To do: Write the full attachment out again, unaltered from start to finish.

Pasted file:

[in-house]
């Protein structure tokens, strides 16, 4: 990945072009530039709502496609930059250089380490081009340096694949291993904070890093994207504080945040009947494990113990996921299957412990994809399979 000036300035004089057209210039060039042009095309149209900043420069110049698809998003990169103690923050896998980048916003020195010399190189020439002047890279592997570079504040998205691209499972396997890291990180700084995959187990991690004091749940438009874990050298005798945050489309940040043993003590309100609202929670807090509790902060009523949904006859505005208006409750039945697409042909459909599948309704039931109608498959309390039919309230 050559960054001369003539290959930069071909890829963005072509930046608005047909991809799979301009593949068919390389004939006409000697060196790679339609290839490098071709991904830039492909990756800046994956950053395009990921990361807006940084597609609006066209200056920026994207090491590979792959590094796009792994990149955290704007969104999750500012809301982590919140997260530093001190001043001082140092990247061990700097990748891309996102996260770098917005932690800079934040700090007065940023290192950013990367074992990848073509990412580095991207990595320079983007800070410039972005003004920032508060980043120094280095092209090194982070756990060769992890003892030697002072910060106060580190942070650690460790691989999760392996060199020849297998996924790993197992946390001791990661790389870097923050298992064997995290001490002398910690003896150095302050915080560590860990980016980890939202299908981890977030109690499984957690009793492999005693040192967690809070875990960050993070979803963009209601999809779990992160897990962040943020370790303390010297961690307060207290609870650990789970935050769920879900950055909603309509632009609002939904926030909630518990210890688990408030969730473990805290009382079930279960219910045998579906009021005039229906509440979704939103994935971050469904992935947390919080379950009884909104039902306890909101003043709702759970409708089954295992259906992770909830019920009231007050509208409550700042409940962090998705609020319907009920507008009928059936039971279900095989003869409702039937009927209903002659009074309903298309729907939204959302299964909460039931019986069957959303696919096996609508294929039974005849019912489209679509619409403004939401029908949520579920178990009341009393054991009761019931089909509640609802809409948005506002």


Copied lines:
[in-house]
């Protein structure tokens, strides 16, 4: 990945072009530039709502496609930059250089380490081009340096694949291993904070890093994207504080945040009947494990113990996921299957412990994809399979 000036300035004089057209210039060039042009095309149209900043420069110049698809998003990169103690923050896998980048916003020195010399190189020439002047890279592997570079504040998205691209499972396997890291990180700084995959187990991690004091749940438009874990050298005798945050489309940040043993003590309100609202929670807090509790902060009523949904006859505005208006409750039945697409042909459909599948309704039931109608498959309390039919309230 050559960054001369003539290959930069071909890829963005072509930046608005047909991809799979301009593949068919390389004939006409000697060196790679339609290839490098071709991904830039492909990756800046994956950053395009990921990361807006940084597609609006066209200056920026994207090491590979792959590094796009792994990149955290704007969104999750500012809301982590919140997260530093001190001043001082140092990247061990700097990748891309996102996260770098917005932690800079934040700090007065940023290192950013990367074992990848073509990412580095991207990595320079983007800070410039972005003004920032508060980043120094280095092209090194982070756990060769992890003892030697002072910060106060580190942070650690460790691989999760392996060199020849297998996924790993197992946390001791990661790389870097923050298992064997995290001490002398910690003896150095302050915080560590860990980016980890939202299908981890977030109690499984957690009793492999005693040192967690809070875990960050993070979803963009209601999809779990992160897990962040943020370790303390010297961690307060207290609870650990789970935050769920879900950055909603309509632009609002939904926030909630518990210890688990408030969730473990805290009382079930279960219910045998579906009021005039229906509440979704939103994935971050469904992935947390919080379950009884909104039902306890909101003043709702759970409708089954295992259906992770909830019920009231007050509208409550700042409940962090998705609020319907009920507008009928059936039971279900095989003869409702039937009927209903002659009074309903298309729907939204959302299964909460039931019986069957959303696919096996609508294929039974005849019912489209679509619409403004939401029908949520579920178990009341009393054991009761019931089909509640609802809409948005506002």